As part of the update, Kenworth has an optional SmartWheel that features steering wheel controls for its Digital Display. The SmartWheel provides automotive-level functionality with scroll input for quick fingertip control. Additionally, the trucks have a steering column with full-tilt and telescopic position, self-canceling turn signals and a column-mounted shifter.
Streamlining truck orders
As part of the medium-duty redesign, Kenworth also re-engineered the ordering process and aftermarket support system for customers.
The company’s new ordering process lets customers work with dealers to configure wheelbases in one-inch increments. Once a configuration is made, the order goes to Kenworth to generate a 3D frame layout. This process automates component placement on the chassis. The frame layout is returned to the dealer for the customer’s final approval.
This process takes about two weeks, Baney said. Kenworth has the same level of support and design integration with bodybuilders. This ensures that every frame rail that comes through its factory has all of the holes needed by bodybuilders in the right places.
During the market research process, customers told Kenworth the company was doing really well in helping them spec and build trucks, but they wanted more support throughout the year to answer questions and fine-tune vehicle performance.
Kenworth responded by creating a team with about 12 people assigned to different fleets to provide customers help throughout the year and conduct quarterly business reviews, Baney said.
I had an opportunity to drive the T180 and T280 (in box van and water tank configurations) on identical routes in Phoenix during the ride-and-drive, none of which required a CDL.
When stepping into the cab, all of the dash controls are intuitive, with the ambiance of a passenger vehicle. For instance, the controls for the marker lights, headlights and hazard lights are on a dial located on the bottom left-side of the dash, just as you would expect to find in a pickup truck.
The highlight of the test drive was the comfort of the air-ride cabs and the smooth shifting of the new TX-8 transmission. The TX-8 has an integrated right-hand, column-mounted shifter to select from the standard “R” “N” and “D” options. It also has an “M” for manual mode.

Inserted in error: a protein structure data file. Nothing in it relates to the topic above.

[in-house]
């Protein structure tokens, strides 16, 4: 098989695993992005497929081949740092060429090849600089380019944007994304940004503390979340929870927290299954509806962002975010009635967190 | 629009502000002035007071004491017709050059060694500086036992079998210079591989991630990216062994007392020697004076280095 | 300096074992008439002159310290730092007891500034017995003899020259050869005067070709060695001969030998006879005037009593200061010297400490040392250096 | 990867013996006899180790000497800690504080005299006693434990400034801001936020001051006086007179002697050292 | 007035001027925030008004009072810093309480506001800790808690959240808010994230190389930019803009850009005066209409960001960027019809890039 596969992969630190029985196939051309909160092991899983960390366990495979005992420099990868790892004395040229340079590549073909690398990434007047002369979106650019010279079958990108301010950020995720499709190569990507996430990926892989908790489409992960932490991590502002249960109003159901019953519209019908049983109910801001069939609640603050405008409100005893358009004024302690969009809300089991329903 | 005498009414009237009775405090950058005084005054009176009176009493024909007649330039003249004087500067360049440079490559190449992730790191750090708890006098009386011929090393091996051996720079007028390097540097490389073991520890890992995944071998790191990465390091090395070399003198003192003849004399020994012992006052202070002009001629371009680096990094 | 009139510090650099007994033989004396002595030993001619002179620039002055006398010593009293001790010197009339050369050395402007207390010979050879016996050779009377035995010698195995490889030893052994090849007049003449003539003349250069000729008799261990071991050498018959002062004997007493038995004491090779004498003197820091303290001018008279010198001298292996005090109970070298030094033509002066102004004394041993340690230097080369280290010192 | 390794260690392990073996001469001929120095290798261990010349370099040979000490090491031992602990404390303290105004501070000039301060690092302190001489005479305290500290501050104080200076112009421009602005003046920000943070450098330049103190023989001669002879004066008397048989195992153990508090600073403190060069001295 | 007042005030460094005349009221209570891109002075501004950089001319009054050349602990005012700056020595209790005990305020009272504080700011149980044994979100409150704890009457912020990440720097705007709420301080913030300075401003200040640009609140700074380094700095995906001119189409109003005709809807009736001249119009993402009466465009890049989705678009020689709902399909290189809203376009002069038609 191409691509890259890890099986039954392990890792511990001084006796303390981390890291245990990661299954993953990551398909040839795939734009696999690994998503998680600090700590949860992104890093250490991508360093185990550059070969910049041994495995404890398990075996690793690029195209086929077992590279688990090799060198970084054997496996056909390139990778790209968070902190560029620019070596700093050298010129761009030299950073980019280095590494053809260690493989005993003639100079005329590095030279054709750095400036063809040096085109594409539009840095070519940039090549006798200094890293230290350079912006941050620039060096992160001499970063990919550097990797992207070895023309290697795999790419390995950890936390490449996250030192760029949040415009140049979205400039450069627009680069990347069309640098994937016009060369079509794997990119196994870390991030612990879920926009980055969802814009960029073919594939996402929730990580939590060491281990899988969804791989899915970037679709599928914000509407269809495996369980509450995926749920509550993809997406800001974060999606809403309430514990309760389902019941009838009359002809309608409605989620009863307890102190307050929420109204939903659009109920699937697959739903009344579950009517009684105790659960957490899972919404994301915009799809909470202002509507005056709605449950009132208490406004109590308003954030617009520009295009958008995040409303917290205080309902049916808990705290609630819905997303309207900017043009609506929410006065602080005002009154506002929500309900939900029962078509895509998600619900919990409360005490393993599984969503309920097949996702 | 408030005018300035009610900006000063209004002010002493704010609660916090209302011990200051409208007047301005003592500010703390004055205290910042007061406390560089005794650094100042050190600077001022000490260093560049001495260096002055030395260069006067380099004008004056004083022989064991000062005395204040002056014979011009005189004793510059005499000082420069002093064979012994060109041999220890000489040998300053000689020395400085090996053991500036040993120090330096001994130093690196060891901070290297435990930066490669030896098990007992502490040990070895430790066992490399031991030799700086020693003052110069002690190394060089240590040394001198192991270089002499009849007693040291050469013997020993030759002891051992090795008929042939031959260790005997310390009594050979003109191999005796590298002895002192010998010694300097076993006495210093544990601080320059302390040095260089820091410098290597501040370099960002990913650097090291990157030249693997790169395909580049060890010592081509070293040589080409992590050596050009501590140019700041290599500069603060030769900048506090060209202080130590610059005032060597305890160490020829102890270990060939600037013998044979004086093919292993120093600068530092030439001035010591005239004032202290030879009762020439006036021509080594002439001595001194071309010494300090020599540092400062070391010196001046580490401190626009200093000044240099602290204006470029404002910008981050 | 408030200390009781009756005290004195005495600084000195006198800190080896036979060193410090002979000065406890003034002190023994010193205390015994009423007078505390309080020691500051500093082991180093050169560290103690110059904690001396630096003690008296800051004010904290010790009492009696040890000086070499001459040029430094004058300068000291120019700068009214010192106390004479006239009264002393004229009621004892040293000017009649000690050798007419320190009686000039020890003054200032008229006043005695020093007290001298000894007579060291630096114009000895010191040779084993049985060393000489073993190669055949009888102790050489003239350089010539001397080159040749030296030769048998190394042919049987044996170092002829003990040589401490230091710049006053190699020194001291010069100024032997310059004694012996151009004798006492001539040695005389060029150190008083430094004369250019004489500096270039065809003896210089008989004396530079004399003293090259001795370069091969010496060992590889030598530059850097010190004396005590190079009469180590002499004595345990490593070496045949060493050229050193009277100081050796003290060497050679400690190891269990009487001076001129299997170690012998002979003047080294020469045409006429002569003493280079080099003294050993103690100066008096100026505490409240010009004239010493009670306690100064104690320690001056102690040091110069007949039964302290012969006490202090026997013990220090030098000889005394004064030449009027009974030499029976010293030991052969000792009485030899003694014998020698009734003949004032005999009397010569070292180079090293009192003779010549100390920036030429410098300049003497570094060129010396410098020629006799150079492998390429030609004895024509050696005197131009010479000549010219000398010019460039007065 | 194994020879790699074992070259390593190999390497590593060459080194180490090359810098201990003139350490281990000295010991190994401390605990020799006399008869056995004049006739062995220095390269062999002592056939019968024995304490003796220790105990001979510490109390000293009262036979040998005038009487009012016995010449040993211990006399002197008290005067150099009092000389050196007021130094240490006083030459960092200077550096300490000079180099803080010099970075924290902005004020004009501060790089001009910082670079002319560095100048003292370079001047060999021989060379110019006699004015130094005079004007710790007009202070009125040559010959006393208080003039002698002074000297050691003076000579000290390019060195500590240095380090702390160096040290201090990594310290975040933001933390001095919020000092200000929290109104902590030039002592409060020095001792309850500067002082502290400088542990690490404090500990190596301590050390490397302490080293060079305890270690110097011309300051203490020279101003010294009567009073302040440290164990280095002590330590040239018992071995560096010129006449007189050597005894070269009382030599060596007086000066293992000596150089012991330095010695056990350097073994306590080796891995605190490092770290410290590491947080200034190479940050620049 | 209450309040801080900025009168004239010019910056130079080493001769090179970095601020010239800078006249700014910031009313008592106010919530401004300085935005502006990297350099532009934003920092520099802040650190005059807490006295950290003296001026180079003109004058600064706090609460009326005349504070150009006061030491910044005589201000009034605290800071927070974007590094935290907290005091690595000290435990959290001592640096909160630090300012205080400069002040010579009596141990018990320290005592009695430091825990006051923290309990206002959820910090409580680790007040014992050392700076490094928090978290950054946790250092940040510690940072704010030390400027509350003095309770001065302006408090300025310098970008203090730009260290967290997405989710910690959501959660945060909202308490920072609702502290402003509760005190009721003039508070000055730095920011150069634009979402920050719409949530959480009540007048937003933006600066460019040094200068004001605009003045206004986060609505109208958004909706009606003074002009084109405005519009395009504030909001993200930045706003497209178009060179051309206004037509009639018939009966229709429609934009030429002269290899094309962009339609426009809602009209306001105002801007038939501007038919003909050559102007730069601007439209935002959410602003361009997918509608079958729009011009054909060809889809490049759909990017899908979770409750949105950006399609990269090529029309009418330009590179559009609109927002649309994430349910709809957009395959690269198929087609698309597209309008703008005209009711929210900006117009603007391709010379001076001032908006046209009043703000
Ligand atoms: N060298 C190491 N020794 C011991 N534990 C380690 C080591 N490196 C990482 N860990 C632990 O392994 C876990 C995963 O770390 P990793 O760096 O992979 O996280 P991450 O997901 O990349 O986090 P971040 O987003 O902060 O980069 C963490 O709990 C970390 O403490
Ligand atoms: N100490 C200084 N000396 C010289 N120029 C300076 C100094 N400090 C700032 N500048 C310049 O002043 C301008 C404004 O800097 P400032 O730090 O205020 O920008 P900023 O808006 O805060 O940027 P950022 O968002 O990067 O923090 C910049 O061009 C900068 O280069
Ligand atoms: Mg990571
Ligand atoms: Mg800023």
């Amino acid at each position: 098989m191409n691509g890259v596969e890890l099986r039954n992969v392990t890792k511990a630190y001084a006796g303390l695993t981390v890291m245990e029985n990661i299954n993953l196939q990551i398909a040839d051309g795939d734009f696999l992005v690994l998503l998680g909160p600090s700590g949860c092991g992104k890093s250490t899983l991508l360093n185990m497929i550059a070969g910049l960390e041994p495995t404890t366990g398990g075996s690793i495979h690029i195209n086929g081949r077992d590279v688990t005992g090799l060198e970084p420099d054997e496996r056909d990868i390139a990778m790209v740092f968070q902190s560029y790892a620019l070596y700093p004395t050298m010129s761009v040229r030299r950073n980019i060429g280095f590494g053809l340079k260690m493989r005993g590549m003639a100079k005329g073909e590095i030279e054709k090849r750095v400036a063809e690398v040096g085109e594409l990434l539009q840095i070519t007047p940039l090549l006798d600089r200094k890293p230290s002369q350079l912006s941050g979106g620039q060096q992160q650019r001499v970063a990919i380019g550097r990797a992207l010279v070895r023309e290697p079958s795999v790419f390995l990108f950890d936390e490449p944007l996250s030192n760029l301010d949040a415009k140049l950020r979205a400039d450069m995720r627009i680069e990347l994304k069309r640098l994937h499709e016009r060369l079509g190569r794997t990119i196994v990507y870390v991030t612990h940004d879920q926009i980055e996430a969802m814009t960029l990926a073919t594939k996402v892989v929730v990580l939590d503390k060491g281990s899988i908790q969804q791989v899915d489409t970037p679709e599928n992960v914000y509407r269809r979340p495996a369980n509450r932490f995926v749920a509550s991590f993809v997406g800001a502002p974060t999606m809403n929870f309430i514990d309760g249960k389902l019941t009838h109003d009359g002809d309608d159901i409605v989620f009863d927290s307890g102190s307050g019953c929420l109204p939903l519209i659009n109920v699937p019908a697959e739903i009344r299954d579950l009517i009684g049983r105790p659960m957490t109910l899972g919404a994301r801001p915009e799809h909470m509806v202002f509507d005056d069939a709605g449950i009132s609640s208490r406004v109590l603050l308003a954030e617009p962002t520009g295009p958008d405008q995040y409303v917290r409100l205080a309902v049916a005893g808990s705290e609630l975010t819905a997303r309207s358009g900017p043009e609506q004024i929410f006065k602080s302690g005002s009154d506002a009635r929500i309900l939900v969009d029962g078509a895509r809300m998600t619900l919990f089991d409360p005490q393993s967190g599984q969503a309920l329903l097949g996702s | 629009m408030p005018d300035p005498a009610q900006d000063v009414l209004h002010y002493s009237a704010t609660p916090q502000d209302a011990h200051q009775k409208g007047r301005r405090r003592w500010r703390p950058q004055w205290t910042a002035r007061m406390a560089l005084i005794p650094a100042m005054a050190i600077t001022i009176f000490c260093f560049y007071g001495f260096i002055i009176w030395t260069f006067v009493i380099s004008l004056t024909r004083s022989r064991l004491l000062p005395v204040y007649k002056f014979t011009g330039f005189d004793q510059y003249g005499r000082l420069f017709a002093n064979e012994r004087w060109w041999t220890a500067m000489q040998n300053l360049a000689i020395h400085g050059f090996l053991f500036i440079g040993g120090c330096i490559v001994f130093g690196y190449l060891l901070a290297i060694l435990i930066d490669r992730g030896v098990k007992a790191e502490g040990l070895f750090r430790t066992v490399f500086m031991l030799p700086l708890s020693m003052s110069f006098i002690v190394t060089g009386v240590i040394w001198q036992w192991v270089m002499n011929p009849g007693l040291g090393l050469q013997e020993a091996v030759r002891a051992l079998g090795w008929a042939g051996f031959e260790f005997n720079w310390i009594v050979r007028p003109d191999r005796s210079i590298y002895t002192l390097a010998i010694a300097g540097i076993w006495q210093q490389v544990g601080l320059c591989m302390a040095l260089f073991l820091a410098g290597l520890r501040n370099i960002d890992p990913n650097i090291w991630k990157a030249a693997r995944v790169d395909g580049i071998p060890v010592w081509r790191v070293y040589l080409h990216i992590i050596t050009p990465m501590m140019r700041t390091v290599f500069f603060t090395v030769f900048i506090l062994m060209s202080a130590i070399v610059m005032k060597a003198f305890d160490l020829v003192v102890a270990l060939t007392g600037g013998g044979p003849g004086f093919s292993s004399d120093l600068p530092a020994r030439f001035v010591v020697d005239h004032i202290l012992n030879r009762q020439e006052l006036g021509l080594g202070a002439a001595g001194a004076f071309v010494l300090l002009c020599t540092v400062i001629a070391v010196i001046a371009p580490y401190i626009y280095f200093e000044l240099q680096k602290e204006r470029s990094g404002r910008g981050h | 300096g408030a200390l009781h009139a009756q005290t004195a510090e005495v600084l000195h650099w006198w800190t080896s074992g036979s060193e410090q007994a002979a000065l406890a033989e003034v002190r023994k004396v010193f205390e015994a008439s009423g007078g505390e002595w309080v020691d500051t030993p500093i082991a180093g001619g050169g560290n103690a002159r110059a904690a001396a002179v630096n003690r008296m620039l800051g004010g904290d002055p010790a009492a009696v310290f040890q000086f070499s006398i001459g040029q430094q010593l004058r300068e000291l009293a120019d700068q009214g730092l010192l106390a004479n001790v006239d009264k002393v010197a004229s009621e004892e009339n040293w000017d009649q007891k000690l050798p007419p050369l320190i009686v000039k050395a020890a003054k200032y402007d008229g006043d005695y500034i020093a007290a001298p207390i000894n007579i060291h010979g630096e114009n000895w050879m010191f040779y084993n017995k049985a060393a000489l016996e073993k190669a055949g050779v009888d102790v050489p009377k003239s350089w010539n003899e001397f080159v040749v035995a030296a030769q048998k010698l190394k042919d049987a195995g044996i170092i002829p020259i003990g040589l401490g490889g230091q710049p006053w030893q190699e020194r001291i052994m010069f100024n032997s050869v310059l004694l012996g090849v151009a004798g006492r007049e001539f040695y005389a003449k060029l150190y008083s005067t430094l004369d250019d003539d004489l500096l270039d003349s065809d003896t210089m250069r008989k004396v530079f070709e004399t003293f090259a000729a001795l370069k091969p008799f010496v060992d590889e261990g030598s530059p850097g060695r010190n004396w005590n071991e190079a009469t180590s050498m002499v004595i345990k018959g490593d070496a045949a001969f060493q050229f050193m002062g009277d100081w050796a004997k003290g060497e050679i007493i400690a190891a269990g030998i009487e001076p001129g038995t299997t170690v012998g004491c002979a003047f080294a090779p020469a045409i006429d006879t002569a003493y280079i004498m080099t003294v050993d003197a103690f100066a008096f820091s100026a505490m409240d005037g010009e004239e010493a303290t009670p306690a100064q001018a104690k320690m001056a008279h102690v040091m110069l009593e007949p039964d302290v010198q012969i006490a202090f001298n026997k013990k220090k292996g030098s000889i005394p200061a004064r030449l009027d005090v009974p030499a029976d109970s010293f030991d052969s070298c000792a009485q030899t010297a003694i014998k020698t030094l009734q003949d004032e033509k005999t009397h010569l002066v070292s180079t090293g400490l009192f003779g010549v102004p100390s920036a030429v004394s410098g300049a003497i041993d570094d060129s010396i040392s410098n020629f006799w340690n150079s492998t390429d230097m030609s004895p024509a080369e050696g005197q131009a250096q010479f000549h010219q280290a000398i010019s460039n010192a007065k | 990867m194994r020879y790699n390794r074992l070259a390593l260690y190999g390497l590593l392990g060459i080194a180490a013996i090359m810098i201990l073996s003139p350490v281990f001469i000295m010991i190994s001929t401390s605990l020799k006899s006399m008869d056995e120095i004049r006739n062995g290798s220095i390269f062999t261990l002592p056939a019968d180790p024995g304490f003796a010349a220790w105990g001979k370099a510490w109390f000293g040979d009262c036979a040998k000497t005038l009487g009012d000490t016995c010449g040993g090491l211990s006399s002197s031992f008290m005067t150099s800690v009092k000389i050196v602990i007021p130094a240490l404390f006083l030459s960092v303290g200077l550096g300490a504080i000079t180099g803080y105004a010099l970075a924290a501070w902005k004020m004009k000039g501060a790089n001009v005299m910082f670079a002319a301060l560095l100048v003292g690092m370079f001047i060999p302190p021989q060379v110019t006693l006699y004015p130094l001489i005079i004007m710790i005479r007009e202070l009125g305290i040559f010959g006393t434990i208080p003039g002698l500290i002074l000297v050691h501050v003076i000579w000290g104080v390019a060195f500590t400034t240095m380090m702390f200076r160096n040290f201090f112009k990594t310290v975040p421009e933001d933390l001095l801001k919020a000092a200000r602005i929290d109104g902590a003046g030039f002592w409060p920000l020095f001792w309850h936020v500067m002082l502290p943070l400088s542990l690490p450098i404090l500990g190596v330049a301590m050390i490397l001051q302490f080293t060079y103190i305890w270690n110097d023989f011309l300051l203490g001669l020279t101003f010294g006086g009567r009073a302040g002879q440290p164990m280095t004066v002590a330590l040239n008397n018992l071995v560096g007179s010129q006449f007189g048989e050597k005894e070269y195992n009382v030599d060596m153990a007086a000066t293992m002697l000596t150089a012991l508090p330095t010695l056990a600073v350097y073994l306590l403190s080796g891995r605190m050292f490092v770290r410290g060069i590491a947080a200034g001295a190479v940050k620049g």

Under full throttle the shifting felt effortless with virtually no discernible drop-off in torque and speed between gears. The shifting is comparable to passenger vehicles I’ve driven with a dual clutch transmission. Kenworth said the smoother shifts are enabled by the transmission using twin torsional dampers.
When matched to the PX-7 or PX-9 engine, the transmission has a maximum torque rating up 1,000 lb.-ft. of torque and a 57,000-lb. GCWR.
“The Paccar TX-8 is a new transmission that will enhance the performance of our new Kenworth medium duty lineup,” said Laura Bloch, Kenworth assistant general manager for sales and marketing. “In addition to its light weight, this transmission maintains excellent torque capacity to allow our customers to handle more payload with greater efficiency. The Paccar TX-8 also provides up to a 15% improvement in acceleration over comparable transmissions.”
More than 90% of Kenworth medium duty trucks are ordered with an automatic transmission, she said. Depending upon the application, the TX-8 can improve fuel economy by up to 5% by sensing the road grade, vehicle acceleration, torque demand, weight and engine load to “keep the truck in the most fuel-efficient gear possible,” she said.
All of the trucks in the test drive were equipped with the Bendix Wingman system that provided ADAS warnings for lane departure, unsafe following distance and blind-spot detection. Getting used to the warning beeps the system gives would take longer than a single test drive.
Some warnings, like lane departure, are integrated into the dash display and the audible signals come from the speakers on the left or right side of the cab, depending on which line you cross.
Overall, the research that Kenworth did to understand the medium-duty market to enhance safety, fuel efficiency, and driver comfort show through in the new lineup.